Step #1: Change pounds to kilograms by dividing your weight by 2.2.  (Our example: 130 divided by 2.2 kg = 59 kg).

       Step #2: Multiply weight in kilograms by the BMR factor to determine the number of BMR calories used per hour.  For men the factor is 1.0 and for women it is 0.9.  (Our example: 59 kg x 0.9 = 53 calories per hour).

       Step #3: Multiply the calories used in one hour by the hours in a day.  (Our example: 53 calories per hour x 24 hours = 1,272 calories per day).

       The number of total calories per day represents the BMR which is the number of calories that are needed to maintain life processes such as respiration, heartbeat, body temperature, and other essential body functions.  Once you determine your BMR, you will need to calculate how many calories you expend throughout the day and therefore determine your calorie needs.  To do this you must add “activity calories” to your BMR.  Activity calories relate to the type and amount of activity you engage in on a daily basis.  Everything you do during the day that involves the use of your muscles must be considered.  Mental activity requires only slightly more energy than resting and therefore does not require much calorie usage.  Contraction of muscles is what burns up calories.  The following is a general guideline:

           For light activity (Example: office workers), add 50% of the BMR

           For moderate activity (Example: light industry, store workers), add 70% of the BMR

           For very active (Example: laborers, athletes), add 100% of BMR        

        If the women in the BMR example engaged in light activity, we would estimate her calorie needs by multiplying her BMR calories per day by 50%.  1,272 x 50% = 636 calories.  This 636 must then be added to her BMR of 1,272 which would give her a calorie requirement of 1,908 calories per day.  At moderate activity her calorie needs would be 2,162 per day and at the very active level her calorie needs would stand at 2,544.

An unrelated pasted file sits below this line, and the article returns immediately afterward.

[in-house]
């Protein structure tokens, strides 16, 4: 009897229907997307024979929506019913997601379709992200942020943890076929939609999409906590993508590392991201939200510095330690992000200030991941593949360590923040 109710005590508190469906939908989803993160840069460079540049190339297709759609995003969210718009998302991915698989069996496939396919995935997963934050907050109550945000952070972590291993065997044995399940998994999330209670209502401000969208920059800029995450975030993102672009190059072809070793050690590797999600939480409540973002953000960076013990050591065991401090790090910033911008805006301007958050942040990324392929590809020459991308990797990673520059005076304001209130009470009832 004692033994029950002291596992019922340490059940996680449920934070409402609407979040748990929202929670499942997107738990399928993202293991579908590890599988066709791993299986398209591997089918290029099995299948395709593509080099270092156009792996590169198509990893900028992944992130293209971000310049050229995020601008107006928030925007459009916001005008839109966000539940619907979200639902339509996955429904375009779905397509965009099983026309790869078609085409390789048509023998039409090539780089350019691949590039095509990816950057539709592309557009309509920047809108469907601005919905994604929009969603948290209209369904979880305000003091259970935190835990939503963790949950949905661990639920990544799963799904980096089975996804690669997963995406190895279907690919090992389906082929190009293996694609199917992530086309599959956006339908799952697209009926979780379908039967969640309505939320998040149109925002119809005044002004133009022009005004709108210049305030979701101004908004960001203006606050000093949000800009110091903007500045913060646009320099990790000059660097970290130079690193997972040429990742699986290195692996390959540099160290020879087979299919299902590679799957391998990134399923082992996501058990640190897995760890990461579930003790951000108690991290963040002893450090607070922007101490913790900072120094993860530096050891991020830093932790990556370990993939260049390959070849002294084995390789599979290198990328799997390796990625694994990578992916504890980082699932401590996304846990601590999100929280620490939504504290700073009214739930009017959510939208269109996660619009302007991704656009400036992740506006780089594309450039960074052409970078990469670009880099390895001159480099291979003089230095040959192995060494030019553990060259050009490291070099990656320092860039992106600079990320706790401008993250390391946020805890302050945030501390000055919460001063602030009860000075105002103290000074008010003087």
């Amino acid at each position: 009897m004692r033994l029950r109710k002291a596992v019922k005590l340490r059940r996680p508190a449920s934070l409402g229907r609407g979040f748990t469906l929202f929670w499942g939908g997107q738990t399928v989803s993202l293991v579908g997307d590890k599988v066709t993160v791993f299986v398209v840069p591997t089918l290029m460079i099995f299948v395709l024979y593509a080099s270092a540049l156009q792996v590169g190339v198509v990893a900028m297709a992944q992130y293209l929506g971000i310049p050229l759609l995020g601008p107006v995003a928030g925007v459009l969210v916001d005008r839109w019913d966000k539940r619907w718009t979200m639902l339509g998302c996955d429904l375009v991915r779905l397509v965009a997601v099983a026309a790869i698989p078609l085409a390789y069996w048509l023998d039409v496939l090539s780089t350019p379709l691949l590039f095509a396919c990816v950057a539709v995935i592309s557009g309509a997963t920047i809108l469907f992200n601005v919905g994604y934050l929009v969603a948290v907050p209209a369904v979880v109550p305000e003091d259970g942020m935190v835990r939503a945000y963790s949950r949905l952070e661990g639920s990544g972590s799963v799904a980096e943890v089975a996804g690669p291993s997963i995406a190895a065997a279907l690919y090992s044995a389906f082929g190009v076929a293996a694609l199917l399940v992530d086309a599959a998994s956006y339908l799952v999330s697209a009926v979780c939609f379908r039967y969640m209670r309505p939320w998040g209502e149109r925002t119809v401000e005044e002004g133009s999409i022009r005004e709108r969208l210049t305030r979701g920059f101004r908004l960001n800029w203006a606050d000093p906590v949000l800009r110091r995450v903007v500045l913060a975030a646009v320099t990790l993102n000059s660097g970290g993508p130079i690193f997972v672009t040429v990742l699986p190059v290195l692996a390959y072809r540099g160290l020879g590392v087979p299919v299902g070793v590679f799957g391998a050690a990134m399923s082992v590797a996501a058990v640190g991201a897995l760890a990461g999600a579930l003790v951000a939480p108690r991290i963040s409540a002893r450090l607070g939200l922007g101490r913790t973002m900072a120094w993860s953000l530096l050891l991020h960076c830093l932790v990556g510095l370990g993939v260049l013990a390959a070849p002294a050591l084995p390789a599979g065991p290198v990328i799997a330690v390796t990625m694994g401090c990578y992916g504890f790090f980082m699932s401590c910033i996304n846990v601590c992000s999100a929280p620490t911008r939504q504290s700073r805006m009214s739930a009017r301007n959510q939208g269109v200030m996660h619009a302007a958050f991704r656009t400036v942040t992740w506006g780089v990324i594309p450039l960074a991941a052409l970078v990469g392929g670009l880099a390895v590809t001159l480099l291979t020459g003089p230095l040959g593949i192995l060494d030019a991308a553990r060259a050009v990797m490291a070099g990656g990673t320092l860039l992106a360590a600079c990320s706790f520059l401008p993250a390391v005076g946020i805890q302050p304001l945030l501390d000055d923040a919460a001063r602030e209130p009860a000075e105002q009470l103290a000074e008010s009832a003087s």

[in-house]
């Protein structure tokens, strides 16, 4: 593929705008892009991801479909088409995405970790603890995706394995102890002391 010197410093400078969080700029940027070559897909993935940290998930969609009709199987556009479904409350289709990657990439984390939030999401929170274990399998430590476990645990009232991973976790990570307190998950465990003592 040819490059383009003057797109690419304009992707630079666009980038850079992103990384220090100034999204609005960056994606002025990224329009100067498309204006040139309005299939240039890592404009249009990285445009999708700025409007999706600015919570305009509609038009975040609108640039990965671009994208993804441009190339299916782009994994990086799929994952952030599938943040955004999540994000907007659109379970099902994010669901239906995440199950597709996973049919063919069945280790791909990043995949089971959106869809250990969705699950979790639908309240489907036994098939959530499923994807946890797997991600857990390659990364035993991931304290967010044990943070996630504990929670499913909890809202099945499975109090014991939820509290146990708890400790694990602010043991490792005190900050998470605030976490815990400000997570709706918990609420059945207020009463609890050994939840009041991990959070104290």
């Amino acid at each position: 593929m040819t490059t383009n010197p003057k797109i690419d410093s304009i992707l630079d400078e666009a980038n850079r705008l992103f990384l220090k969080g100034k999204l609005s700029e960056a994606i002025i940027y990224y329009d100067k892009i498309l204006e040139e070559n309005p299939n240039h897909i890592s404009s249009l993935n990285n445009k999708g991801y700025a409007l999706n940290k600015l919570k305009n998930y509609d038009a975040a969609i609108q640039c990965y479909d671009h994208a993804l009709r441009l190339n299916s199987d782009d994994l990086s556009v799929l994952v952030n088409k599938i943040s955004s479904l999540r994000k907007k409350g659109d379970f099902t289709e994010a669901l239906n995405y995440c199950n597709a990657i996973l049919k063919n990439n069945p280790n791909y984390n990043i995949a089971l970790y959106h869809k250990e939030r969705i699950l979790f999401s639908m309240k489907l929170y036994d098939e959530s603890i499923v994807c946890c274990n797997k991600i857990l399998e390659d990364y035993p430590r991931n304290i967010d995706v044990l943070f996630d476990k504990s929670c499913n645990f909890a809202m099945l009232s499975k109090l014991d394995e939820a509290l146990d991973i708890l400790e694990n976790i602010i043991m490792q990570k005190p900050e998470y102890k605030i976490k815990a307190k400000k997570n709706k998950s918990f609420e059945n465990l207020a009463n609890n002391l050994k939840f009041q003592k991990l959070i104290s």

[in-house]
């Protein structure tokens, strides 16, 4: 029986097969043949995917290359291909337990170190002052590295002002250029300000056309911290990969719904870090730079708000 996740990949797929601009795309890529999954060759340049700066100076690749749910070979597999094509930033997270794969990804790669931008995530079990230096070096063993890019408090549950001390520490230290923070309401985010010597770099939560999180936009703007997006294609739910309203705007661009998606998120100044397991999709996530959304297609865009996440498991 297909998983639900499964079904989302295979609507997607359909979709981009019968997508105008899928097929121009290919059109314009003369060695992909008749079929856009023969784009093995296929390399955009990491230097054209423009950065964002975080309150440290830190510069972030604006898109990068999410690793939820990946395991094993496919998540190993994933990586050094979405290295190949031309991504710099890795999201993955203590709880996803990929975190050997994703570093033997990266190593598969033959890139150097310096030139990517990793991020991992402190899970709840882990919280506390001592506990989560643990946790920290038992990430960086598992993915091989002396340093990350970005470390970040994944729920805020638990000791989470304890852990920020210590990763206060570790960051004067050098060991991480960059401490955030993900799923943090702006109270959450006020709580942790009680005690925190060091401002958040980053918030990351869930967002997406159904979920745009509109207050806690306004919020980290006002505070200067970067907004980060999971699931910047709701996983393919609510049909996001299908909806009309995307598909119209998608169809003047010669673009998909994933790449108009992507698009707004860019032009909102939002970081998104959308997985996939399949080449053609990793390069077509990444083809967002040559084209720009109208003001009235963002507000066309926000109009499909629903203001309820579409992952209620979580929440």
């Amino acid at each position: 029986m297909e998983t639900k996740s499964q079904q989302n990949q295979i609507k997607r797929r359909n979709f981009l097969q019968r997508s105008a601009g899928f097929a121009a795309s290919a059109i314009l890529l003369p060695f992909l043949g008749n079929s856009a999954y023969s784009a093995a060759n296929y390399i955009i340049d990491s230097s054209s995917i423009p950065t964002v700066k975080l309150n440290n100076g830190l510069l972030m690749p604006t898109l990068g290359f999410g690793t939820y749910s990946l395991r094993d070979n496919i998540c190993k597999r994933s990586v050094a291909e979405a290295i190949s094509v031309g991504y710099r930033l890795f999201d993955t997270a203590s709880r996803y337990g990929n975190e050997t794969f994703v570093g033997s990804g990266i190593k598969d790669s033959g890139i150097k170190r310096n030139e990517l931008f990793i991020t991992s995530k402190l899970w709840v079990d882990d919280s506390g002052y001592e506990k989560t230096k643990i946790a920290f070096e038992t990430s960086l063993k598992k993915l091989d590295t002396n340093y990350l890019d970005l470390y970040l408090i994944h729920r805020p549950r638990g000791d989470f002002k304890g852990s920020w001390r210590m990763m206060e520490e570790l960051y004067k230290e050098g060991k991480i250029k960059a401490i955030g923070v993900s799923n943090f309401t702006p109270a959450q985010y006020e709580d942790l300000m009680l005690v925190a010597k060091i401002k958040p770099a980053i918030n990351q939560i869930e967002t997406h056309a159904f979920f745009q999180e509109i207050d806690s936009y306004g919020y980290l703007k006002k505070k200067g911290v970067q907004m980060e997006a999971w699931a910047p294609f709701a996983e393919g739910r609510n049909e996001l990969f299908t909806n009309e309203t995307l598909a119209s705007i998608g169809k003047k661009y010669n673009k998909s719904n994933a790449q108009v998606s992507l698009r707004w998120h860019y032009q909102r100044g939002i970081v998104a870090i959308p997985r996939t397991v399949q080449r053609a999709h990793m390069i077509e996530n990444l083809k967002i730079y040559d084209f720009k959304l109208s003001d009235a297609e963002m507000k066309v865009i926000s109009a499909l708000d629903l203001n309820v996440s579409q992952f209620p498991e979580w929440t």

Calories consumed in excess of daily requirements can result in weight gain, whereas calories consumed at less than daily requirements can result in weight loss as the body will be forced to burn stored calories.  It should also be noted that your BMR will depend on the functional level of your glandular system, including the thyroid gland.  To determine thyroid activity, you can administer the following test.


       On the night before the test, shake down an oral thermometer and leave it at an accessible place beside your bed. The very moment you awake, after a good nights sleep, stay in bed and place the thermometer firmly in the armpit and leave it there for ten minutes.  If your reading is lower than 97.8, (normal resting temperature), it’s an indication that your thyroid is underactive which could result in a lower metabolic rate and a subsequent slower burning of calories.  It is wise to repeat this test several times in a row in order to make a proper determination.  If you are a woman of child bearing years, perform this test on only the second and third days of menstruation.  Low thyroid activity can result in a lower BMR and slower burning of calories in general.  This will impact a person’s ability to lose weight.